I was 65 when I first took it and a remarkable thing happened.

I lay on my bed all day in a state of profound bliss and relaxation with my eyes partially closed not wanting to stir.

Sleeplessness had set in with menopause and I had noticed this affliction also in my mother and a sister a year younger than l.


Melatonin
Posted by Deirdre (Ct) on 06/25/2020

Hi Gertjr!

I suggest you take Art's lead on the melatonin dosage. I am going to try his 123 method tonight with 10 mg each hour. I decided to skip melatonin and magnesium last night to see how I would do. Was wide awake at 3:00am and couldn't fall back asleep, so I ended up taking 10 mg of melatonin and mag l threonate at 3:30. It did eventually kick in.

Note: I also regularly use my Waff max to help put me in the sleep and peaceful zone. Not sure you saw my video on it a year ago. It's almost impossible to explain how well it works until you lie on one and, unfortunately, there is no way to demo it unless you happen to work at Loreal in France where they have a giant room with Waffs for their employees to recuperate on! At any rate, the Waff at least once a day plus the 2 supplements have totally turned night-time around for me in the past month. Good luck!


Calcium, Magnesium, Potassium
Posted by Art (California) on 06/25/2020 1508 posts

Hi Linda L,

Magnesium citrate is also good to help with sleep, but for those who are sensitive to magnesium, the citrate form can increase your chances for diarrhea. The form Deirdre uses, magnesium L threonate is one form that I have never seen a problem with diarrhea. I use magnesium taurate, magnesium l threonate, magnesium glycinate and topical mag oil (MO) and none are a problem for me. Mag oil can be applied a half hour before bedtime to the back of the neck, upper shoulders and chest areas to help relax those muscle groups in preparation for sleep.

A senior man usually does not need calcium other than from diet, but there are always exceptions. On the other hand, calcium helps tryptophan to generate melatonin. I believe this is the idea of why a warm glass of milk is considered a mild sleep aid because it contains calcium and tryptophan while the heat of warm milk is relaxing.

Thank you for the feedback!

Art


Melatonin
Posted by Art (California) on 06/25/2020 1508 posts

Gertjr,

It could be difficult coming off something like Tramadol that is fairly strong and can be on the habit forming side, especially since it was helping you with sleep. Your body has adjusted to it so you could try tapering off of it gradually instead of just stopping it all at once to help with the transition off of it.

Deirdre has the best method of taking melatonin with magnesium. The magnesium tends to help the muscles and tension relax, while the melatonin helps with sleep. Magnesium glycinate is going to be about as good as any form of magnesium for this purpose taken about 1 1/2 hours before bed.

The lowest dose of melatonin that has shown effectiveness for sleep is one third of a milligram, but you are already taking 3 mg. The next dose is 5 milligrams and then 10 mg. Myself, I have used a method I call "melatonin 123" to help me get to sleep. I determine what time I want to go to bed, so lets say I want to go to bed at 11:00pm, I take one melatonin at 9:00 pm, one melatonin at 10:00pm and one melatonin at 11:00 pm and usually by 10:45 I am yawning and ready to go to bed. In your case, you might use 1 mg x three melatonin in order to maintain your current dose of 3 mg. The time released melatonin can have a similar effect as "melatonin 123", but my preference is the melatonin 123. The idea is to release melatonin at a more natural rate into your system. When I take my dose all at once, I do not get as good of a sleep effect as melatonin 123.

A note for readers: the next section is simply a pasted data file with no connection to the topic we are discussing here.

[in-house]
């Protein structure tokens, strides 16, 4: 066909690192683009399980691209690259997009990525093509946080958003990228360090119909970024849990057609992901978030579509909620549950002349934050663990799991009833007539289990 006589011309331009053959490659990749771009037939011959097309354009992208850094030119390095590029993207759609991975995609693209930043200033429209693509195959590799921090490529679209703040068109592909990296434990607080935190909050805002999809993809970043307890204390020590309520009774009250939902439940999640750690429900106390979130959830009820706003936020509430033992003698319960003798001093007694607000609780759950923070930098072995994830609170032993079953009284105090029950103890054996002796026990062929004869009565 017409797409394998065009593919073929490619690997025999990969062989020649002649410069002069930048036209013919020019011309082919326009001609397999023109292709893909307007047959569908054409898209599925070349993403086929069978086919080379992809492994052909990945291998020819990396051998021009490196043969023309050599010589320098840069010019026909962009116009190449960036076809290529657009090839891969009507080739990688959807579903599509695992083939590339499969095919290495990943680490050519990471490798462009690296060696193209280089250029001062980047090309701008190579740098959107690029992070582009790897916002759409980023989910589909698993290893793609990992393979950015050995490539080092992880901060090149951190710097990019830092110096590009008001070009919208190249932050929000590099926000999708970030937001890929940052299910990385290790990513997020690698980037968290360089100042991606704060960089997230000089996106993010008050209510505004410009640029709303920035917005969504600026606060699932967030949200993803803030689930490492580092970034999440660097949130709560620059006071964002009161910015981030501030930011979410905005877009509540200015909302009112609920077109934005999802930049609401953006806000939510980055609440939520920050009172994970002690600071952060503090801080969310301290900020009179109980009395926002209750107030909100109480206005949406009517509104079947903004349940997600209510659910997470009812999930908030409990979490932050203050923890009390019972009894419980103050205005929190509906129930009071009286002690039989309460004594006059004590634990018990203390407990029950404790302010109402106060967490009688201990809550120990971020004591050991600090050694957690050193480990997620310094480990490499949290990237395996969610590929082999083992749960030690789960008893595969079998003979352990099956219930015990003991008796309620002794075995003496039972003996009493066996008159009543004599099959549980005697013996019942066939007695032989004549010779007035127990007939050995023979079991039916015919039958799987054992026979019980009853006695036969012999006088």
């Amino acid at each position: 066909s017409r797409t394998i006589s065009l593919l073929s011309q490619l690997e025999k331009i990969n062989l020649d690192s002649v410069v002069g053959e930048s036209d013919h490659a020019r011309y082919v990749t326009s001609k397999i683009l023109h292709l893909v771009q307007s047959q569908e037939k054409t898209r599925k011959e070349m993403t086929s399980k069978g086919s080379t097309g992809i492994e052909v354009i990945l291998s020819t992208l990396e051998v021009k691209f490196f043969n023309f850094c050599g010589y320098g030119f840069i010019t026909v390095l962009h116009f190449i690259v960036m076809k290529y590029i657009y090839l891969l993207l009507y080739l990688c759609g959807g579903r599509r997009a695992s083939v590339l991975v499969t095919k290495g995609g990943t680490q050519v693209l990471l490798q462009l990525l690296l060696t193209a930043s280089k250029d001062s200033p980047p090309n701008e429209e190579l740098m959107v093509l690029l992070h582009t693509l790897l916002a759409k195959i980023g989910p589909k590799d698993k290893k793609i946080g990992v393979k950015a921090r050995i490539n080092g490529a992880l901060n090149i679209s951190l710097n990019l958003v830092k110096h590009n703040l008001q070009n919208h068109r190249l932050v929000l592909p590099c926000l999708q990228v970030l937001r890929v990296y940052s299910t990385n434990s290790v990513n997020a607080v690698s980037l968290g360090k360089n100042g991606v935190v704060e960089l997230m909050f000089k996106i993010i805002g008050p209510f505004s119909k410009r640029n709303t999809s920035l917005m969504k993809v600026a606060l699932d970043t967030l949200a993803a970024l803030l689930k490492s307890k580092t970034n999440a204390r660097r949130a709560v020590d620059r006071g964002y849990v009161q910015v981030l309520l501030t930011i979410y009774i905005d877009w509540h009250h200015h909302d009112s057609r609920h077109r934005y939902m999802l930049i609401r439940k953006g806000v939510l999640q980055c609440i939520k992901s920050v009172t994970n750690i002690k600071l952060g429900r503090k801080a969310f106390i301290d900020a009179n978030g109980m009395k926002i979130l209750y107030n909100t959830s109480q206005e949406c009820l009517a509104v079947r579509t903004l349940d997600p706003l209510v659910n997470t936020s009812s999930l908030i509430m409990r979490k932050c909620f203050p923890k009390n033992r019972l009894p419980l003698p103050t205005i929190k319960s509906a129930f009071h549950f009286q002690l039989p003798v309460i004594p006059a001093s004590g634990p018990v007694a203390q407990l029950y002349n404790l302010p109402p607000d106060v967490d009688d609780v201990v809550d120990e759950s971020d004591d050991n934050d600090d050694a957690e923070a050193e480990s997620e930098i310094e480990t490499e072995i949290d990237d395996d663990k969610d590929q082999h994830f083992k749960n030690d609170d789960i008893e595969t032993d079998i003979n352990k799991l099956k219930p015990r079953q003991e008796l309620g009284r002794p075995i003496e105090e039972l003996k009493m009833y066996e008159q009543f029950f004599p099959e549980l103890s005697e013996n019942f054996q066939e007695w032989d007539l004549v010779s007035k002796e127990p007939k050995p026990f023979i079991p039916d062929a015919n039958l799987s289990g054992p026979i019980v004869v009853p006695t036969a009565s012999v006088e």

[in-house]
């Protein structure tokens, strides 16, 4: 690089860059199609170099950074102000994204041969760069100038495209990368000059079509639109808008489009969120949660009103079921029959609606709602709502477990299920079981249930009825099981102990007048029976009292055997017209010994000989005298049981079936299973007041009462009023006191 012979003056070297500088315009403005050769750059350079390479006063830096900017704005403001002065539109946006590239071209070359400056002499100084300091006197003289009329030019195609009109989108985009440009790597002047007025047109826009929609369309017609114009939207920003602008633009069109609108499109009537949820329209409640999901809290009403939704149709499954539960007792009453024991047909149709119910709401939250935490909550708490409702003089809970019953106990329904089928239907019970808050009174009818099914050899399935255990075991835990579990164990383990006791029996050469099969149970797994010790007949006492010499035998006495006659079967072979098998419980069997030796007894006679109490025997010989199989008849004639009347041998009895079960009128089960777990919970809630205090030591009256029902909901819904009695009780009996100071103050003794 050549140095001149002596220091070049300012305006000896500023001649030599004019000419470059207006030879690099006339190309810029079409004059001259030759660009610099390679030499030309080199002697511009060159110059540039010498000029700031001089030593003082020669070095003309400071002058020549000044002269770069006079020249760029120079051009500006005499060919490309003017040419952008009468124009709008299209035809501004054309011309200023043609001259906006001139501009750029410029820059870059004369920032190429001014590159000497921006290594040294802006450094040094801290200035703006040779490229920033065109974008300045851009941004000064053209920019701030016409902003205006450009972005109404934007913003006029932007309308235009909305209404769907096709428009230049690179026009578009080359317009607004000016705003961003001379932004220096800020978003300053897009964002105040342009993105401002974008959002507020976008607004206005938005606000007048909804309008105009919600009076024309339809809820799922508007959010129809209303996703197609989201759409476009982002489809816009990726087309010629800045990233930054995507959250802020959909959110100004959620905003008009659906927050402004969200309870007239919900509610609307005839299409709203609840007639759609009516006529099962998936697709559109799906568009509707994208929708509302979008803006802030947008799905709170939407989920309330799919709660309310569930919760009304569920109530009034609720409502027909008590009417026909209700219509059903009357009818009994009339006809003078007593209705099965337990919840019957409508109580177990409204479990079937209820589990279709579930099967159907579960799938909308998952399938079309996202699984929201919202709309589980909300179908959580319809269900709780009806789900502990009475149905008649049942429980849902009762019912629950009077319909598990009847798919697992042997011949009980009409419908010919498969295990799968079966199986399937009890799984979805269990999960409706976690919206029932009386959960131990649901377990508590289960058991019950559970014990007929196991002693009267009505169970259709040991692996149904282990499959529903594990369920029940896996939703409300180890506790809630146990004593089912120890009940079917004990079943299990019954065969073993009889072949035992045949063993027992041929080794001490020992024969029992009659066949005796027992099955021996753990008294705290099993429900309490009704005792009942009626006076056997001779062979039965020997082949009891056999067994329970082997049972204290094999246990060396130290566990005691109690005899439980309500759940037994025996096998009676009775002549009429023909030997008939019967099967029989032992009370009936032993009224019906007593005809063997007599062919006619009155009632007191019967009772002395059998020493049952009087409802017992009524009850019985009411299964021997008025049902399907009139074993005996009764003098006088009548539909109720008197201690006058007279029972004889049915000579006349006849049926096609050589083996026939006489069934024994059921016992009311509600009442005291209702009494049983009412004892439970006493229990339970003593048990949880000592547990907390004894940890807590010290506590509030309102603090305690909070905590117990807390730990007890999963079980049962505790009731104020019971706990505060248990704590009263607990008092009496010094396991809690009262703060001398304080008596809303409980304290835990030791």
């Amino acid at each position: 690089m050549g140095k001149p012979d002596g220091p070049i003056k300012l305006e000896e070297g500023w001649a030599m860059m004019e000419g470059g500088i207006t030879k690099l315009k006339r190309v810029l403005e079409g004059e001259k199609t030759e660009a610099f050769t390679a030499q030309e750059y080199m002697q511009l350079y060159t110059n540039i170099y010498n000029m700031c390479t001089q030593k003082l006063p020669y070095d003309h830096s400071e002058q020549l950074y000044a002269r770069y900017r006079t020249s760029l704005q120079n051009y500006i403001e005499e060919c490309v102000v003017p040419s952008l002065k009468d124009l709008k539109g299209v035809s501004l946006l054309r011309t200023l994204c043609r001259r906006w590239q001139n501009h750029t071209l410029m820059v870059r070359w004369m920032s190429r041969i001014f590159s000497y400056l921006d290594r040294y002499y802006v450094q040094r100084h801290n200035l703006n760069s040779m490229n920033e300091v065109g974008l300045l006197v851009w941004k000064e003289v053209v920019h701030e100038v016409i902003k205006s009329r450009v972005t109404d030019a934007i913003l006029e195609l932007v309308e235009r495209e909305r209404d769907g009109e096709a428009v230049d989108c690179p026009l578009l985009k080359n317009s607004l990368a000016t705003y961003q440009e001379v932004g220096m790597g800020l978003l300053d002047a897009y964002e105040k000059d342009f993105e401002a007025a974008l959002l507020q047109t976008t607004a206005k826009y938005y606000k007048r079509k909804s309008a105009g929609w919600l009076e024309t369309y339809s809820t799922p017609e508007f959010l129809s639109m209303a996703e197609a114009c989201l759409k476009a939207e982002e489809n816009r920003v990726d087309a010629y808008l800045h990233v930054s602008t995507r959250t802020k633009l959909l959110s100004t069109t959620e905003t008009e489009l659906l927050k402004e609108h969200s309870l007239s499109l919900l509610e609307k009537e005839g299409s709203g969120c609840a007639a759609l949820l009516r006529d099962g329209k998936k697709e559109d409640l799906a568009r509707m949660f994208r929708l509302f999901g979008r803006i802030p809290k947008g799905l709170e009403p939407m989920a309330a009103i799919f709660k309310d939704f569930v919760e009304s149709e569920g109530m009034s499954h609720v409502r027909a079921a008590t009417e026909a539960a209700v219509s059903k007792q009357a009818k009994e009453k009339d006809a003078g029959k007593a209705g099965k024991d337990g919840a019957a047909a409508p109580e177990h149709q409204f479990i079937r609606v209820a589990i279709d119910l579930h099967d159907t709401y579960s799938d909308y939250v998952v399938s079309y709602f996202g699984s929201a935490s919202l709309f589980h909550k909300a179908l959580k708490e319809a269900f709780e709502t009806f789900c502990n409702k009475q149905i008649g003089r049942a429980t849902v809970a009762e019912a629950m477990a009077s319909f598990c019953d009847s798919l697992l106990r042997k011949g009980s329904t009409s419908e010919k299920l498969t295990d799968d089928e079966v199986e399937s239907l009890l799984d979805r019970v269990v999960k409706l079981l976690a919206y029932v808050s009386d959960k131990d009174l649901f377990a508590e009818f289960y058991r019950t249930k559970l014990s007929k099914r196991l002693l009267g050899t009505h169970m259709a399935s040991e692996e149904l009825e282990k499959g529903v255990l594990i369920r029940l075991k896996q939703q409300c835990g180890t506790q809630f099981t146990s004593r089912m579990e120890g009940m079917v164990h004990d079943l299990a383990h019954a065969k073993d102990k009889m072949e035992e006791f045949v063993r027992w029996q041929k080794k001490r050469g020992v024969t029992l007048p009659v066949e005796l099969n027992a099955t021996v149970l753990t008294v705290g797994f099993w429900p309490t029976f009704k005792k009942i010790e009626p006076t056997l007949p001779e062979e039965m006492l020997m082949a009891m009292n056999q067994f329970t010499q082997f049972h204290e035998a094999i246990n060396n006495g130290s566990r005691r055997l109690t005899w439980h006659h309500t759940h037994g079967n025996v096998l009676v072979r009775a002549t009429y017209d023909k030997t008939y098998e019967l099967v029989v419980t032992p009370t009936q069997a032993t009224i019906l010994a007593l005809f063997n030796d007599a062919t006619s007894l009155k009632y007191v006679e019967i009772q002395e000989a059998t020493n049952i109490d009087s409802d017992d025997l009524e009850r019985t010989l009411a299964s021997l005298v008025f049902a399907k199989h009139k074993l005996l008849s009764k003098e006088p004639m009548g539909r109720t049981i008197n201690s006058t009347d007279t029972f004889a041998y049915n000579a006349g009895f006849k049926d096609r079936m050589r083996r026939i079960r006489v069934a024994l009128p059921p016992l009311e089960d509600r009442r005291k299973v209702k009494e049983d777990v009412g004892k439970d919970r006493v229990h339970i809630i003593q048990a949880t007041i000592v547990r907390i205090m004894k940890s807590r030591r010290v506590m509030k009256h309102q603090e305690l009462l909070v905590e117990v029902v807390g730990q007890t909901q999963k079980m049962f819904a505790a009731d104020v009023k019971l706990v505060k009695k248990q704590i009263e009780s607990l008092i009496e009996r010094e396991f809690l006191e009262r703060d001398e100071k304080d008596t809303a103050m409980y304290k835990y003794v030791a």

There are additional things you can do to help improve sleep. The first thing is exposing yourself to a good dose of morning sunlight, to try and get your circadian rhythm in sync. Avoid using the tv or computer monitor at least 1 1/2 hours before bed because these can trick your mind and body into thinking it is still daylight. Make your bedroom dark enough where you can not see your hand in front of your face in the dark. Failing that, using the soft fabric night glasses like these can make it plenty dark:

https://www.amazon.com/s?k=eye+mask+for+sleep&ref=nb_sb_noss_1

If there is ambient noise such as traffic, noise deadening ear plugs may be useful.

Medical marijuana can also be useful, but may be on the habit forming side too.

Antihistamines can help initially, but they are not good for you on a regular basis or long term as they have been shown to possibly contribute to dementia with long term use and they can affect blood pressure in some people.

Lastly, getting on a regular sleep schedule or routine sets your body up for certain expectations of when to fall asleep and when to wake up in order to help sync the circadian rhythm.

You may have to make this extra effort to help with the transition off of Tramadol in order to get back into a good sleep rhythm.

Good luck and keep us posted on how you do!

Art



NEXT 
1 2 3 4 5 6 ...16